4 21 The Nature of Genetic Material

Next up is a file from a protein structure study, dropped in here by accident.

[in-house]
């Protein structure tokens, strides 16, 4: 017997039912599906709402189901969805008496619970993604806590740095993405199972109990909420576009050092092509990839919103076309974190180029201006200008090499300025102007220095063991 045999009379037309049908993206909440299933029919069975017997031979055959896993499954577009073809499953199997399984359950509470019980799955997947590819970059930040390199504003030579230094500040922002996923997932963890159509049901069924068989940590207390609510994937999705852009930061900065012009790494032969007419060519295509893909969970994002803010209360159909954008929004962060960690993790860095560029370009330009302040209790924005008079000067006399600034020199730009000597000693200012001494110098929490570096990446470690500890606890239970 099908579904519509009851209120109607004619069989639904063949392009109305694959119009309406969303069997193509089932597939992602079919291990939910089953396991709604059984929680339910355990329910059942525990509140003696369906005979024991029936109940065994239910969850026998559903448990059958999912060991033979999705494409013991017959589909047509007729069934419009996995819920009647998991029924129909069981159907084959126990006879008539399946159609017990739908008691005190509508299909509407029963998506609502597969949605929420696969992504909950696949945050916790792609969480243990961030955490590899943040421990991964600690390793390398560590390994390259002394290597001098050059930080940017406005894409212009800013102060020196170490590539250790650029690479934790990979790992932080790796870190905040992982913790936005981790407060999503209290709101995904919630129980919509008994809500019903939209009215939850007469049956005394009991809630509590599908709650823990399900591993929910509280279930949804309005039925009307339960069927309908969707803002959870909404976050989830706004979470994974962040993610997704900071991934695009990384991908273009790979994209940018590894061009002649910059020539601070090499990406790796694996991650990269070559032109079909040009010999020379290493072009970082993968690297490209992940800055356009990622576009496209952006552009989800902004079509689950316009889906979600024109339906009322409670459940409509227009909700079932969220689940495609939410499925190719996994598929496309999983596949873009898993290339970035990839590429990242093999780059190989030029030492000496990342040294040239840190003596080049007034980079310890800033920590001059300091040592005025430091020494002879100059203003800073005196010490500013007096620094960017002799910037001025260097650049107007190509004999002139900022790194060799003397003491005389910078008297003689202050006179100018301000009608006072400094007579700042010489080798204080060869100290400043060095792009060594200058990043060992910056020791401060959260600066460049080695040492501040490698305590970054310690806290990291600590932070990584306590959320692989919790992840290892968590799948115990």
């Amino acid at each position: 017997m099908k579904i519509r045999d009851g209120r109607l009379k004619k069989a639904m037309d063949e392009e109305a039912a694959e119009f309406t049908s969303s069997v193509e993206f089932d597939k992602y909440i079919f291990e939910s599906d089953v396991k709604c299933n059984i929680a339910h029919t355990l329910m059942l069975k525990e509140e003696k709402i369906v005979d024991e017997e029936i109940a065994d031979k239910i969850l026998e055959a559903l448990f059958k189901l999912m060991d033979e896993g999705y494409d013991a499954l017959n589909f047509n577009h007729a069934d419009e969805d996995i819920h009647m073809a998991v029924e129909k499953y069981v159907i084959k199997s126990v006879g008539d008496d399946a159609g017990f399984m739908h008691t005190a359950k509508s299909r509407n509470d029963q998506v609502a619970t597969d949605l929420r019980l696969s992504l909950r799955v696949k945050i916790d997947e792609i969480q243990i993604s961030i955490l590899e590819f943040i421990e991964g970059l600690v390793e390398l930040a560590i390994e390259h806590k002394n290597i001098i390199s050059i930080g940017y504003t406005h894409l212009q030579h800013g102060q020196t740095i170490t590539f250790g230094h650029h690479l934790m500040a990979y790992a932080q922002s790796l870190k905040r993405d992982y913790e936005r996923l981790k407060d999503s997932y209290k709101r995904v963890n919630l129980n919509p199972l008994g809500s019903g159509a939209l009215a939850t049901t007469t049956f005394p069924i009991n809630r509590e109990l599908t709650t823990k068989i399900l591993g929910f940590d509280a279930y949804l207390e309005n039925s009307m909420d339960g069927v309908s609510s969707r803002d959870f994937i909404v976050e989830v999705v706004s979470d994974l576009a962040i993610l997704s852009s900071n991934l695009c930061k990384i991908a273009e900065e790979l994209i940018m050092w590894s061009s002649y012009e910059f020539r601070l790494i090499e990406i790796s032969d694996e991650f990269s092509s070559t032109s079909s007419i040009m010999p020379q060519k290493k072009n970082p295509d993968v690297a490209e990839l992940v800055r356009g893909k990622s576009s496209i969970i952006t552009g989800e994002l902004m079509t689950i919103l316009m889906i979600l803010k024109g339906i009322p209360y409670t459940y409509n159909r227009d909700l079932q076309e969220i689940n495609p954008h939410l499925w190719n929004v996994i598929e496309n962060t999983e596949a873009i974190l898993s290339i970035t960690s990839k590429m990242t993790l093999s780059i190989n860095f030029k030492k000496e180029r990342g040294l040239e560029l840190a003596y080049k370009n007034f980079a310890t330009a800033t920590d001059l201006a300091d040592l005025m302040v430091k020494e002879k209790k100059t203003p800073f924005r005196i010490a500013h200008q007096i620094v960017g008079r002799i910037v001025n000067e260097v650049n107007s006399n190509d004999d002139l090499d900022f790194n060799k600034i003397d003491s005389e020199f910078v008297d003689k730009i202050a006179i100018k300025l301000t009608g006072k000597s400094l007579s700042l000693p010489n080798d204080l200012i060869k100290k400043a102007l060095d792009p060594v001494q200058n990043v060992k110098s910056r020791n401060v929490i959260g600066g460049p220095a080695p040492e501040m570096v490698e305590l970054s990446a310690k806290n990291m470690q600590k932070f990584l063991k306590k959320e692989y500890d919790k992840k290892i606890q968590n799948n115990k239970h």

wea25324_ch02_012-029.indd Page 13 10/19/10 11:49 AM user-f468 /Volume/204/MHDQ268/wea25324_disk1of1/0073525324/wea25324_pagefile 2.1 The Nature of Genetic Material 2.1 13 The Nature of Genetic Material The studies that eventually revealed the chemistry of genes began in Tübingen, Germany, in 1869. There, Friedrich Miescher isolated nuclei from pus cells (white blood cells) in waste surgical bandages. He found that these nuclei contained a novel phosphorus-bearing substance that he named nuclein. Nuclein is mostly chromatin, which is a complex of deoxyribonucleic acid (DNA) and chromosomal proteins. By the end of the nineteenth century, both DNA and ribonucleic acid (RNA) had been separated from the protein that clings to them in the cell. This allowed more detailed chemical analysis of these nucleic acids. (Notice that the term nucleic acid and its derivatives, DNA and RNA, come directly from Miescher’s term nuclein.) By the beginning of the 1930s, P. Levene, W. Jacobs, and others had demonstrated that RNA is composed of a sugar (ribose) plus four nitrogen-containing bases, and that DNA contains a different sugar (deoxyribose) plus four bases. They discovered that each base is coupled with a sugar–phosphate to form a nucleotide. We will return to the chemical structures of DNA and RNA later in this chapter. First, let us examine the evidence that genes are made of DNA. Transformation in Bacteria Frederick Griffith laid the foundation for the identification of DNA as the genetic material in 1928 with his experiments on transformation in the bacterium pneumococcus, now known as Streptococcus pneumoniae. The wild-type organism is a spherical cell surrounded by a mucous coat called a capsule. The cells form large, glistening colonies, characterized as smooth (S) (Figure 2.1a). These cells are virulent, that is, capable of causing lethal infections upon injection into mice. A certain mutant strain of S. pneumoniae has lost the ability to form a capsule. As a result, it grows as small, rough (R) colonies (Figure 2.1b). More importantly, it is avirulent; because it has no protective coat, it is engulfed by the host’s white blood cells before it can proliferate enough to do any damage. The key finding of Griffith’s work was that heat-killed virulent colonies of S. pneumoniae could transform avirulent cells to virulent ones. Neither the heat-killed virulent bacteria nor the live avirulent ones by themselves could cause a lethal infection. Together, however, they were deadly. Somehow the virulent trait passed from the dead cells to the live, avirulent ones. This transformation phenomenon is illustrated in Figure 2.2. Transformation was not transient; the ability to make a capsule and therefore to kill host animals, once conferred on the avirulent bacteria, was passed to their descendants as a heritable trait. In other words, the avirulent cells somehow gained the gene for (a) (b) Figure 2.1 Variants of Streptococcus pneumoniae: (a) The large, glossy colonies contain smooth (S) virulent bacteria; (b) the small, mottled colonies are composed of rough (R) avirulent bacteria. (Source: (a, b) Harriet Ephrussi-Taylor.) virulence during transformation. This meant that the transforming substance in the heat-killed bacteria was probably the gene for virulence itself. The missing piece of the puzzle was the chemical nature of the transforming substance. DNA: The Transforming Material Oswald Avery, Colin MacLeod, and Maclyn McCarty supplied the missing piece in 1944. They used a transformation test similar to the one that Griffith had introduced, and they took pains to define the chemical nature of the transforming substance from virulent cells. First, they removed the protein from the extract with organic solvents and found that the extract still transformed. Next, they subjected it to digestion with various enzymes. Trypsin and chymotrypsin, which destroy protein, had no effect on transformation. Neither did ribonuclease, which degrades RNA. These experiments ruled out protein or RNA as the transforming material. On the other hand, Avery and his coworkers found that the enzyme deoxyribonuclease (DNase), which breaks down DNA, destroyed the transforming ability of the virulent cell extract. These results suggested that the transforming substance was DNA. Direct physical-chemical analysis supported the hypothesis that the purified transforming substance was DNA. The analytical tools Avery and his colleagues used were the following: 1. Ultracentrifugation They spun the transforming substance in an ultracentrifuge (a very high-speed wea25324_ch02_012-029.indd Page 14 14 10/19/10 11:49 AM user-f468 /Volume/204/MHDQ268/wea25324_disk1of1/0073525324/wea25324_pagefile Chapter 2 / The Molecular Nature of Genes Strain of Colony Strain of Colony Cell type Cell type Effect No capsule – Capsule Smooth (S) Effect Live S strain Rough (R) (a) Live R strain (b) Effect Heat-killed S strain Heat-killed S strain (c) Effect Live R strain (d) Live S and R strains isolated from dead mouse Figure 2.2 Griffith’s transformation experiments. (a) Virulent strain S S. pneumoniae bacteria kill their host; (b) avirulent strain R bacteria cannot infect successfully, so the mouse survives; (c) strain S bacteria that are heat-killed can no longer infect; (d) a mixture of strain R and heat-killed strain S bacteria kills the mouse. The killed virulent (S) bacteria have transformed the avirulent (R) bacteria to virulent (S). centrifuge) to estimate its size. The material with transforming activity sedimented rapidly (moved rapidly toward the bottom of the centrifuge tube), suggesting a very high molecular weight, characteristic of DNA. 2. Electrophoresis They placed the transforming substance in an electric field to see how rapidly it moved. The transforming activity had a relatively high mobility, also characteristic of DNA because of its high charge-to-mass ratio. 3. Ultraviolet Absorption Spectrophotometry They placed a solution of the transforming substance in a spectrophotometer to see what kind of ultraviolet (UV) light it absorbed most strongly. Its absorption spectrum matched that of DNA. That is, the light it absorbed most strongly had a wavelength of about 260 nanometers (nm), in contrast to protein, which absorbs maximally at 280 nm. 4. Elementary Chemical Analysis This yielded an average nitrogen-to-phosphorus ratio of 1.67, about what one would expect for DNA, which is rich in both elements, but vastly lower than the value expected for protein, which is rich in nitrogen but poor in phosphorus. Even a slight protein contamination would have raised the nitrogen-tophosphorus ratio. Further Confirmation These findings should have settled the issue of the nature of the gene, but they had little immediate effect. The mistaken notion, from early chemical wea25324_ch02_012-029.indd Page 15 10/19/10 11:49 AM user-f468 /Volume/204/MHDQ268/wea25324_disk1of1/0073525324/wea25324_pagefile 2.1 The Nature of Genetic Material analyses, that DNA was a monotonous repeat of a fournucleotide sequence, such as ACTG-ACTG-ACTG, and so on, persuaded many geneticists that it could not be the genetic material. Furthermore, controversy persisted about possible protein contamination in the transforming material, whether transformation could be accomplished with other genes besides those governing R and S, and even whether bacterial genes were like the genes of higher organisms. Yet, by 1953, when James Watson and Francis Crick published the double-helical model of DNA structure, most geneticists agreed that genes were made of DNA. What had changed? For one thing, Erwin Chargaff had shown in 1950 that the bases were not really found in equal proportions in DNA, as previous evidence had suggested, and that the base composition of DNA varied from one species to another. In fact, this is exactly what one would expect for genes, which also vary from one species to another. Furthermore, Rollin Hotchkiss had refined and extended Avery’s findings. He purified the transforming substance to the point where it contained only 0.02% protein and showed that it could still change the genetic characteristics of bacterial cells. He went on to show that such highly purified DNA could transfer genetic traits other than R and S. Finally, in 1952, A. D. Hershey and Martha Chase performed another experiment that added to the weight of evidence that genes were made of DNA. This experiment involved a bacteriophage (bacterial virus) called T2 that infects the bacterium Escherichia coli (Figure 2.3 ). 15 (The term bacteriophage is usually shortened to phage.) During infection, the phage genes enter the host cell and direct the synthesis of new phage particles. The phage is composed of protein and DNA only. The question is this: Do the genes reside in the protein or in the DNA? The Hershey–Chase experiment answered this question by showing that, on infection, most of the DNA entered the bacterium, along with only a little protein. The bulk of the protein stayed on the outside (Figure 2.4). Because DNA was the major component that got into the host cells, it likely contained the genes. Of course, this conclusion was not unequivocal; the small amount of protein that entered along with the DNA could conceivably have carried the genes. But taken together with the work that had gone before, this study helped convince geneticists that DNA, and not protein, is the genetic material. The Hershey–Chase experiment depended on radioactive labels on the DNA and protein—a different label for each. The labels used were phosphorus-32 (32P) for DNA and sulfur-35 (35S) for protein. These choices make sense, considering that DNA is rich in phosphorus but phage protein has none, and that protein contains sulfur but DNA does not. Hershey and Chase allowed the labeled phages to attach by their tails to bacteria and inject their genes into their hosts. Then they removed the empty phage coats by mixing vigorously in a blender. Because they knew that the genes must go into the cell, their question was: What went in, the 32P-labeled DNA or the 35 S-labeled protein? As we have seen, it was the DNA. In general, then, genes are made of DNA. On the other hand, as we will see later in this chapter, other experiments showed that some viral genes consist of RNA. SUMMARY Physical-chemical experiments involv- ing bacteria and a bacteriophage showed that their genes are made of DNA. The Chemical Nature of Polynucleotides Figure 2.3 A false color transmission electron micrograph of T2 phages infecting an E. coli cell. Phage particles at left and top appear ready to inject their DNA into the host cell. Another T2 phage has already infected the cell, however, and progeny phage particles are being assembled. The progeny phage heads are readily discernible as dark polygons inside the host cell. (Source: © Lee Simon/Photo Researchers, Inc.) By the mid-1940s, biochemists knew the fundamental chemical structures of DNA and RNA. When they broke DNA into its component parts, they found these constituents to be nitrogenous bases, phosphoric acid, and the sugar deoxyribose (hence the name deoxyribonucleic acid). Similarly, RNA yielded bases and phosphoric acid, plus a different sugar, ribose. The four bases found in DNA are adenine (A), cytosine (C), guanine (G), and thymine (T). RNA contains the same bases, except that uracil (U) replaces thymine. The structures of these bases, wea25324_ch02_012-029.indd Page 16 16 10/19/10 11:49 AM user-f468 /Volume/204/MHDQ268/wea25324_disk1of1/0073525324/wea25324_pagefile Chapter 2 / The Molecular Nature of Genes Protein coat is labeled specifically with 35S DNA is labeled 32 specifically with P Attachment of phage to host cells Attachment of phage to host cells Removal of phage coats by blending Removal of phage coats by blending Cell containing little 35 S-labeled protein, plus unlabeled DNA Cell containing 32 P-labeled DNA (a) (b) Figure 2.4 The Hershey—Chase experiment. Phage T2 contains genes that allow it to replicate in E. coli. Because the phage is composed of DNA and protein only, its genes must be made of one of these substances. To discover which, Hershey and Chase performed a two-part experiment. In the first part (a), they labeled the phage protein with 35S (red), leaving the DNA unlabeled (black). In the second part (b), they labeled the phage DNA with 32P (red), leaving the protein unlabeled (black). Since the phage genes must enter the cell, the experimenters reasoned that the type of label found in the infected cells would indicate the nature of the genes. Most of the labeled protein remained on the outside and was stripped off the cells by use of a blender (a), whereas most of the labeled DNA entered the infected cells (b). The conclusion was that the genes of this phage are made of DNA. shown in Figure 2.5, reveal that adenine and guanine are related to the parent molecule, purine. Therefore, we refer to these compounds as purines. The other bases resemble pyrimidine, so they are called pyrimidines. These structures constitute the alphabet of genetics. Figure 2.6 depicts the structures of the sugars found in nucleic acids. Notice that they differ in only one place. Where ribose contains a hydroxyl (OH) group in the 2-position, deoxyribose lacks the oxygen and simply has a hydrogen (H), represented by the vertical line. Hence the name deoxyribose. The bases and sugars in RNA and DNA are joined together into units called nucleosides (Figure 2.7). The names of the nucleosides derive from the corresponding bases: Base Nucleoside (RNA) Deoxynucleoside (DNA) Adenine Guanine Cytosine Uracil Thymine Adenosine Guanosine Cytidine Uridine Not usually found Deoxyadenosine Deoxyguanosine Deoxycytidine Not usually found (Deoxy)thymidine Because thymine is not usually found in RNA, the “deoxy” designation for its nucleoside is frequently assumed, and the deoxynucleoside is simply called thymidine. The numbering of the carbon atoms in the sugars of the nucleosides (see Figure 2.7) is important. Note that the ordinary numbers are used in the bases, so wea25324_ch02_012-029.indd Page 17 10/19/10 11:49 AM user-f468 /Volume/204/MHDQ268/wea25324_disk1of1/0073525324/wea25324_pagefile 2.1 The Nature of Genetic Material 6 1N 2 NH2 7 N 5 N9 H 4 N N 8 N 3 O Purine NH2 3N 5 2 6 N 1 Pyrimidine H2N O N O O Cytosine CH3 HN O N H N H Uracil Thymine Figure 2.5 The bases of DNA and RNA. The parent bases, purine and pyrimidine, on the left, are not found in DNA and RNA. They are shown for comparison with the other five bases. CH OH OH 5 2 O CH2OH OH O 1 4 3 2 OH OH Ribose OH 2-deoxyribose Figure 2.6 The sugars of nucleic acids. Note the OH in the 2-position of ribose and its absence in deoxyribose. O NH2 N N N O N CH2OH 5፱ O 4፱ N CH2OH 5፱ O 1፱ 1፱ 4፱ 3፱ 2፱ OH OH Adenosine CH3 HN 3፱ OH 2፱ 2፱-deoxythymidine Figure 2.7 Two examples of nucleosides. the carbons in the sugars are called by primed numbers. Thus, for example, the base is linked to the 19-position of the sugar, the 29-position is deoxy in deoxynucleosides, and the sugars are linked together in DNA and RNA through their 39- and 59-positions. The structures in Figure 2.5 were drawn using an organic chemistry shorthand that leaves out certain atoms for simplicity’s sake. Figures 2.6 and 2.7 use a slightly different convention, in which a straight line with a free end denotes a C–H bond with a hydrogen atom at the end. Figure 2.8 shows the structures of N N H–C C N C–H C N H CH2OH OH O C H HC (b) N C H CH2OH OH O O HN N H N (a) Guanine NH2 N N N H N Adenine 4 N HN N H N NH2 OH 17 H C CH OH H Figure 2.8 The structures of (a) adenine and (b) deoxyribose. Note that the structures on the left do not designate most or all of the carbons and some of the hydrogens. These designations are included in the structures on the right, in red and blue, respectively. adenine and deoxyribose, first in shorthand, then with every atom included. The subunits of DNA and RNA are nucleotides, which are nucleosides with a phosphate group attached through a phosphoester bond (Figure 2.9). An ester is an organic compound formed from an alcohol (bearing a hydroxyl group) and an acid. In the case of a nucleotide, the alcohol group is the 59-hydroxyl group of the sugar, and the acid is phosphoric acid, which is why we call the ester a phosphoester. Figure 2.9 also shows the structure of one of the four DNA precursors, deoxyadenosine-59-triphosphate (dATP). When synthesis of DNA takes place, two phosphate groups are removed from dATP, leaving deoxyadenosine-59-monophosphate (dAMP). The other three nucleotides in DNA (dCMP, dGMP, and dTMP) have analogous structures and names. We will discuss the synthesis of DNA in detail in Chapters 20 and 21. For now, notice the structure of the bonds that join nucleotides together in DNA and RNA (Figure 2.10). These are called phosphodiester bonds because they involve phosphoric acid linked to two sugars: one through a sugar 59-group, the other through a sugar 39-group. You will notice that the bases have been rotated in this picture, relative to their positions in previous figures. This more closely resembles their geometry in DNA or RNA. Note also that this trinucleotide, or string of three nucleotides, has polarity: The top of the molecule bears a free 59-phosphate group, so it is called the 59-end. The bottom, with a free 39-hydroxyl group, is called the 39-end. Figure 2.11 introduces a shorthand way of representing a nucleotide or a DNA chain. This notation presents the deoxyribose sugar as a vertical line, with the base joined to the 19-position at the top and the phosphodiester links to neighboring nucleotides through the 39-(middle) and 59-(bottom) positions.